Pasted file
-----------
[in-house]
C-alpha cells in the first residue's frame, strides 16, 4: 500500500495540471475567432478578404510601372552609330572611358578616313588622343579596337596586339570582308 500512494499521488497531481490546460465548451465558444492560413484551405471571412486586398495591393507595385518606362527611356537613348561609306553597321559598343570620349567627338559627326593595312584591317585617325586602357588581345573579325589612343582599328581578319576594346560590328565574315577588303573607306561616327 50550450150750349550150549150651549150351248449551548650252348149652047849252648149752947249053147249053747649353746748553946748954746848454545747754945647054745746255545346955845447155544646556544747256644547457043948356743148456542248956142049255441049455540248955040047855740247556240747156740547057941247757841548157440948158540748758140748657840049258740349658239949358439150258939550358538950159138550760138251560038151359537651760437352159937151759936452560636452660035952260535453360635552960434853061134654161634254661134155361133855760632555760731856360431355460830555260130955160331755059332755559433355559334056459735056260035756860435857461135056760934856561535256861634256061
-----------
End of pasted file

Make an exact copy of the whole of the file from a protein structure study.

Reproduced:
[in-house]
C-alpha cells in the first residue's frame, strides 16, 4: 500500500495540471475567432478578404510601372552609330572611358578616313588622343579596337596586339570582308 500512494499521488497531481490546460465548451465558444492560413484551405471571412486586398495591393507595385518606362527611356537613348561609306553597321559598343570620349567627338559627326593595312584591317585617325586602357588581345573579325589612343582599328581578319576594346560590328565574315577588303573607306561616327 50550450150750349550150549150651549150351248449551548650252348149652047849252648149752947249053147249053747649353746748553946748954746848454545747754945647054745746255545346955845447155544646556544747256644547457043948356743148456542248956142049255441049455540248955040047855740247556240747156740547057941247757841548157440948158540748758140748657840049258740349658239949358439150258939550358538950159138550760138251560038151359537651760437352159937151759936452560636452660035952260535453360635552960434853061134654161634254661134155361133855760632555760731856360431355460830555260130955160331755059332755559433355559334056459735056260035756860435857461135056760934856561535256861634256061